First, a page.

Caixin
Apr 17, 2019 06:11 PM
BUSINESS & TECH

Electric-Car Startup Nio Shifts Gears With Plans to Fine-Tune Workforce

A Nio dealership in Shanghai on Nov. 16. Photo: IC
A Nio dealership in Shanghai on Nov. 16. Photo: IC

Electric-car maker Nio Inc. has begun fine-tuning its workforce with plans for modest job cuts this year, following a period of breakneck growth that saw it become China’s first such startup to move its products from the drawing board to the showroom.

Nio achieved two major milestones last year, first when it began selling its first electric SUV last summer, and then later when it raised $1 billion through a New York initial public offering (IPO) in September. The company last year sold 11,348 of its inaugural model, the ES8, generating 4.85 billion yuan ($725 million) in sales.

The company had nearly 10,000 employees at the end of last year, following a rapid buildup as its business revved up. But having achieved its current position, it is taking a step back to “optimize” its large operation, founder and President Qin Lihong told Caixin. Specifically, the company is planning to cut about 3% of its workforce over the four months starting from the end of February this year, he said.

“Nio is a startup, we’ve never done a serious later stage adjustment before,” he said. “This is the first year, there will definitely be some workers who aren’t too appropriate. An evaluation will show that some are redundant, some don’t have enough work. There are people coming in and out of each department, there is definite room for adjustment.”

Nio’s biggest concentration of workers currently comes from its various “customer experience” departments — which includes sales — with about 4,000 workers in such areas. Its tech and product development operations employ another 3,500. Manufacturing is a relatively small division by comparison, employing about 1,000, since a third-party currently builds the company’s cars.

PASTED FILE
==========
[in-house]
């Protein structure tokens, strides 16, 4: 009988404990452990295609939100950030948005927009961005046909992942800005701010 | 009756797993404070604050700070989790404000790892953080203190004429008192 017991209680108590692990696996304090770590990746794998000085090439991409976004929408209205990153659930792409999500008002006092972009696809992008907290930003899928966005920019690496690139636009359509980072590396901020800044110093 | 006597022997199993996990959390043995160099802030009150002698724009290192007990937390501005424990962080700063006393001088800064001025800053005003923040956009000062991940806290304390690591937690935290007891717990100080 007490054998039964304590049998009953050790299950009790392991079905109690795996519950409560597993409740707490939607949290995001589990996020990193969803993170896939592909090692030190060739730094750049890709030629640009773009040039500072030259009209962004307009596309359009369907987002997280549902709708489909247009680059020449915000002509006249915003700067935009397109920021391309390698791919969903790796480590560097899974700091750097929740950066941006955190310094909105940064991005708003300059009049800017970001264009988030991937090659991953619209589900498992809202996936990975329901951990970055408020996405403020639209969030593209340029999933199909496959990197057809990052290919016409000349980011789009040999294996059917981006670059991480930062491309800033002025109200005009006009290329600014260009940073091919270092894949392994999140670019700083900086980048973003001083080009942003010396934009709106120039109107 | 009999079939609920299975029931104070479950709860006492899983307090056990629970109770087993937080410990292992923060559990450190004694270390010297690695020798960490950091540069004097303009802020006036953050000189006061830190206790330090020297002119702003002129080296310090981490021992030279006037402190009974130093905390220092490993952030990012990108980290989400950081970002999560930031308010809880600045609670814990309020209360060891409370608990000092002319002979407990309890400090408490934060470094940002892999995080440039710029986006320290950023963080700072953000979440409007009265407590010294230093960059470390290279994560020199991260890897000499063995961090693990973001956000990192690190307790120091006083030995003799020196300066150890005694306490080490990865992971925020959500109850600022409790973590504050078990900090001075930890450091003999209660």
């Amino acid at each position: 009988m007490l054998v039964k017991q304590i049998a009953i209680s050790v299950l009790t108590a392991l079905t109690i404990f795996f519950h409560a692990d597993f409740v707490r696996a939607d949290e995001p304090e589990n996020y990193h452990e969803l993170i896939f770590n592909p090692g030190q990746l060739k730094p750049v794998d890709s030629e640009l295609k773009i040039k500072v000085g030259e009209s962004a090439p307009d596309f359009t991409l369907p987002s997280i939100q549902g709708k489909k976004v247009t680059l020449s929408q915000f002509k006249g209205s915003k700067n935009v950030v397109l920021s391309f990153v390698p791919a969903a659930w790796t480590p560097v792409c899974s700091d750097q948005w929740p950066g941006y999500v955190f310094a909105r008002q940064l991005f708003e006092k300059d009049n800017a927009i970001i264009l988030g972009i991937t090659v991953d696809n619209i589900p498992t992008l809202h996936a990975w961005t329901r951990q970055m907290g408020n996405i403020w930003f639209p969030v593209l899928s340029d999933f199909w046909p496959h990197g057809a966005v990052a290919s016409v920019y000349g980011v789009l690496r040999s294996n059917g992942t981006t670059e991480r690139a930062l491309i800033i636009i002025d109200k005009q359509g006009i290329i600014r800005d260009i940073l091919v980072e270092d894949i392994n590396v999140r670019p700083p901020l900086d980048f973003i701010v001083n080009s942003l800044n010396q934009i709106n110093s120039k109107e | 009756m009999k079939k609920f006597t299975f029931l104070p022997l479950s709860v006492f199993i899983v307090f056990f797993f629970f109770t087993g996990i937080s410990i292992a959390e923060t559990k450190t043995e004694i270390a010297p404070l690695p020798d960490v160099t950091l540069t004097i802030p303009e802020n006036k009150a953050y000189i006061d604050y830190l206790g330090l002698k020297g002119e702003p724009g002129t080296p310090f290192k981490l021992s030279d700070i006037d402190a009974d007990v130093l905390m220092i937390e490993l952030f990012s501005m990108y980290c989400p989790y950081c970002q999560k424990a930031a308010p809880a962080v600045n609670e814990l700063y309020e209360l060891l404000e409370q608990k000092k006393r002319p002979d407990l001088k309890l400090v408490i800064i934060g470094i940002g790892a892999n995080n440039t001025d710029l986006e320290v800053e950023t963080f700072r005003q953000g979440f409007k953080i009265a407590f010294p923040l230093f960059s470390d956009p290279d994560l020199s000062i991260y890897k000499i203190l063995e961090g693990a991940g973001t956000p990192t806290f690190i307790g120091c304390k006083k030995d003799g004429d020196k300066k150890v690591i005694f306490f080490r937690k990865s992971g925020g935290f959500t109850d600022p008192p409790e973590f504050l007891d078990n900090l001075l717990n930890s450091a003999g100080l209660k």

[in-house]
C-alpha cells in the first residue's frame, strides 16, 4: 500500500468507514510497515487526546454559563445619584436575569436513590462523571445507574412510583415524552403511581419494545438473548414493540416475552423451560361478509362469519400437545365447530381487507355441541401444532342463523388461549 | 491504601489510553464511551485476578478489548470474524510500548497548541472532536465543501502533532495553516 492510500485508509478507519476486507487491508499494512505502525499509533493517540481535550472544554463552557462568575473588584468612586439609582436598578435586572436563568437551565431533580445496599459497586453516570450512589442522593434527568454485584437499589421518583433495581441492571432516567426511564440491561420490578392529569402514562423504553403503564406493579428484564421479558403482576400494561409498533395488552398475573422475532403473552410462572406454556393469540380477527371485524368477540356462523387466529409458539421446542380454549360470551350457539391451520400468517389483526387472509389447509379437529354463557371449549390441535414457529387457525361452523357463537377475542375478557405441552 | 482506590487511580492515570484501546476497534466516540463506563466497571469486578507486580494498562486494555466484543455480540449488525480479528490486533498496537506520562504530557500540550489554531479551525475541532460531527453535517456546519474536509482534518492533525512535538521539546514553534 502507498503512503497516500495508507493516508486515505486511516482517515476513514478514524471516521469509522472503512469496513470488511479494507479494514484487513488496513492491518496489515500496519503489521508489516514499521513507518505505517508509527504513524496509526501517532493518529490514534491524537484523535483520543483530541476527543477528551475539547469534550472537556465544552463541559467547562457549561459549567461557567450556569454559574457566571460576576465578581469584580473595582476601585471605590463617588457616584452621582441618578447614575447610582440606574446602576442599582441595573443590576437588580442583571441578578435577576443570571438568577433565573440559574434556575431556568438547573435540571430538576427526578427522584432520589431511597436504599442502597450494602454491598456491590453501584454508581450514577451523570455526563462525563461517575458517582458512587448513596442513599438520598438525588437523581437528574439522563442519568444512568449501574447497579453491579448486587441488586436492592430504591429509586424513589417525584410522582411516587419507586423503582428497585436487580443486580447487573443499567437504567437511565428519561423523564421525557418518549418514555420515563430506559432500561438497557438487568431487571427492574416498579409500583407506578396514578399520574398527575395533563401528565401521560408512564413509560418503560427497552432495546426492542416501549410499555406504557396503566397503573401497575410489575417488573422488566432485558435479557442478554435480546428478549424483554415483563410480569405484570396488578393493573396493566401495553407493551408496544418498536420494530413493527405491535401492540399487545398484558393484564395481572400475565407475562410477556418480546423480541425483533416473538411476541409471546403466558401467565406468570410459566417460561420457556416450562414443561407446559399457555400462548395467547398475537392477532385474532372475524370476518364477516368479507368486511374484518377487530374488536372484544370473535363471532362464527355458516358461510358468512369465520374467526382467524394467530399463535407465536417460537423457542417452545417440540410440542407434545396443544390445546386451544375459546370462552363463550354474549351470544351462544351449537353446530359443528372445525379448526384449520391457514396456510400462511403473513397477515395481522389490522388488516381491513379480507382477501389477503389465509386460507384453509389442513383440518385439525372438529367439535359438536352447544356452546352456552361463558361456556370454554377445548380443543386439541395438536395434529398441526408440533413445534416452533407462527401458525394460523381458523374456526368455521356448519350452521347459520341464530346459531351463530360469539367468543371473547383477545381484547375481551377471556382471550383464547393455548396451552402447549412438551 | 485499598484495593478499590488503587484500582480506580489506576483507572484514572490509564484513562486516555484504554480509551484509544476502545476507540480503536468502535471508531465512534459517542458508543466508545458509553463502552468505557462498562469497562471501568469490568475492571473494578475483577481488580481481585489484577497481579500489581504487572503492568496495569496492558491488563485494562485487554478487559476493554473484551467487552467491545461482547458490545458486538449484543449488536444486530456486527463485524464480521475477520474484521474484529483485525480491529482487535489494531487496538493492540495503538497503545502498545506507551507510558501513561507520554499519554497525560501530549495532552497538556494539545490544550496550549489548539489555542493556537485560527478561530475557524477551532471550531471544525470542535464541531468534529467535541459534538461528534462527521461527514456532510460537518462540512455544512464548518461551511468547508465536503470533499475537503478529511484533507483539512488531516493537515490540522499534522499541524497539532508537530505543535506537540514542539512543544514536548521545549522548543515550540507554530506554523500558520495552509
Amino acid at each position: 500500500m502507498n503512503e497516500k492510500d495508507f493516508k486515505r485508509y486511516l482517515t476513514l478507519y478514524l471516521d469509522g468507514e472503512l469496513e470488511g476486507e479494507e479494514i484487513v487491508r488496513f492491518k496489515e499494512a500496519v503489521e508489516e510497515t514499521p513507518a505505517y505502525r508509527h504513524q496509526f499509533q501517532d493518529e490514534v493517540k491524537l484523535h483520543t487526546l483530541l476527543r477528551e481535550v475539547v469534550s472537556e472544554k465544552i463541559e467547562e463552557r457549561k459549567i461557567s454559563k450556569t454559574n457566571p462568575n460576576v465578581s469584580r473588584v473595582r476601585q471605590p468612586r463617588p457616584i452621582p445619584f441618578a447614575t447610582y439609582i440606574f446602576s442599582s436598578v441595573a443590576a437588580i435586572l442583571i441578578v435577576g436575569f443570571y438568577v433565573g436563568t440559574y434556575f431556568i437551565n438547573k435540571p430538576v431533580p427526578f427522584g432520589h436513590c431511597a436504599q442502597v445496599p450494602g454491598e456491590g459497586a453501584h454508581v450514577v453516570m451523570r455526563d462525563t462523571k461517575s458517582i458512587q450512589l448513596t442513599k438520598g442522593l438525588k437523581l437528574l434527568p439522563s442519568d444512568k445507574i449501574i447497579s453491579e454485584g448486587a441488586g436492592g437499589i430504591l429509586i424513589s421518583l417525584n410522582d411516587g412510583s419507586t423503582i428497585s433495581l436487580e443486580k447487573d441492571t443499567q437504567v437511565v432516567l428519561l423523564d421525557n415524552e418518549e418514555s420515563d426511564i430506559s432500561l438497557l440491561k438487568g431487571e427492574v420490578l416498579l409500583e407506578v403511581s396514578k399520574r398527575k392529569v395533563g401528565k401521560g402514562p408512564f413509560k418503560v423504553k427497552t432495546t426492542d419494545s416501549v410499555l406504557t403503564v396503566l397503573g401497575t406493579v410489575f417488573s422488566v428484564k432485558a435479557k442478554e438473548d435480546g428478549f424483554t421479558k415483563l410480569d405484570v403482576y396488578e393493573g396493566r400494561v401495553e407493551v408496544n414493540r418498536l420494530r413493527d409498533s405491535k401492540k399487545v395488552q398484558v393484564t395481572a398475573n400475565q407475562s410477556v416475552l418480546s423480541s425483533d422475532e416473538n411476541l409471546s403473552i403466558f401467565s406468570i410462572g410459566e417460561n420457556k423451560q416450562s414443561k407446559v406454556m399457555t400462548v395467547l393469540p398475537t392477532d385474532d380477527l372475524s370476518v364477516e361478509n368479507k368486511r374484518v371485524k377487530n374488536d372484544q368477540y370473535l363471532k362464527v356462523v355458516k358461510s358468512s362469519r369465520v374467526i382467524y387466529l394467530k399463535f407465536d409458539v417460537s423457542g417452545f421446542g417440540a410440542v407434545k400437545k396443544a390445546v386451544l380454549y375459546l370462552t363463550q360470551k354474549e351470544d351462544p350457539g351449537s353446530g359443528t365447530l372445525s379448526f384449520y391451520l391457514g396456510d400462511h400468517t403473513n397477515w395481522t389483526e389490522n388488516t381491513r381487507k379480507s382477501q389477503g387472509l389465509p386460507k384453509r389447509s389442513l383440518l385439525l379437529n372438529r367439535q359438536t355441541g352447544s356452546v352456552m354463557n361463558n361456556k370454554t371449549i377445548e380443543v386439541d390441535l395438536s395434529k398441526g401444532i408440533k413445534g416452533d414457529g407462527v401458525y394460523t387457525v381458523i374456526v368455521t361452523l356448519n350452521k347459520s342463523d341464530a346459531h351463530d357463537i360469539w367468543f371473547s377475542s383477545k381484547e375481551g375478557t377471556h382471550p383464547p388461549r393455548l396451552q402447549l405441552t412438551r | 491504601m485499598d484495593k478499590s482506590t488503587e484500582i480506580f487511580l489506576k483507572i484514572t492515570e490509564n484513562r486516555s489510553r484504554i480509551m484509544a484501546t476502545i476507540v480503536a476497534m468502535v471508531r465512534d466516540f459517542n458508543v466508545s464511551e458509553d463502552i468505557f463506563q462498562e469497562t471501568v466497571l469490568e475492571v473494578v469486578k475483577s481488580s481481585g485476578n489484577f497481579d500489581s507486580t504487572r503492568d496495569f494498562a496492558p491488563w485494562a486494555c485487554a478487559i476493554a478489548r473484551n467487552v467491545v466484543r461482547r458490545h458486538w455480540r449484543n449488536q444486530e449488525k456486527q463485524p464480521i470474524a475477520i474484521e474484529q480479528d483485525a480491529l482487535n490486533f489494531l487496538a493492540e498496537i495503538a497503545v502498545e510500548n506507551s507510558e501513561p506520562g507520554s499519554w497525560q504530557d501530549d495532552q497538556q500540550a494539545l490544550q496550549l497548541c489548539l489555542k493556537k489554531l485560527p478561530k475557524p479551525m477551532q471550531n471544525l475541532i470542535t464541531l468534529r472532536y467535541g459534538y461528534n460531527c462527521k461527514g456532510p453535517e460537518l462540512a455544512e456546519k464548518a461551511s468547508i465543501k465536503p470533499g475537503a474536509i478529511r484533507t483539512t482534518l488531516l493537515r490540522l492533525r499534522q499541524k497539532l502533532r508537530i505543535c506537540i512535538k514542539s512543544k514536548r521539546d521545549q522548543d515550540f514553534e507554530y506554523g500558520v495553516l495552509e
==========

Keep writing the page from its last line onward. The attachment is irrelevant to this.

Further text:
Nio was aiming to build its own manufacturing plant in Shanghai, but those plans hit an obstacle when China’s state planner took measures to slow down such development in the overheated space. Now the company must wait for a previously approved plant being built in the city by U.S. giant Tesla Inc. to complete its first phase before Shanghai can approve a second such project.

“The first project (being built by Tesla) to be approved must reach its production targets first, and only then can they approve a second,” he said. “Tesla’s capacity plans for its first-stage are rather large, so we made a decision that Nio can’t wait” that long.

Qin added that Nio is currently looking for other manufacturing partners to help make its second generation of vehicles that will hit the market around 2021, and that he hopes to make an announcement in that regard in the next few months.

The company’s shares have traded in a wide range since its IPO last September, including some modest gains. But more recently the stock has slumped and is now down nearly 30% below its IPO price. The company is facing multiple class action lawsuits alleging it misled investors about the planned new manufacturing facility during its IPO and failed to disclose the impact of reductions in government subsidies for electric cars.

Contact reporter Yang Ge (geyang@caixin.com)

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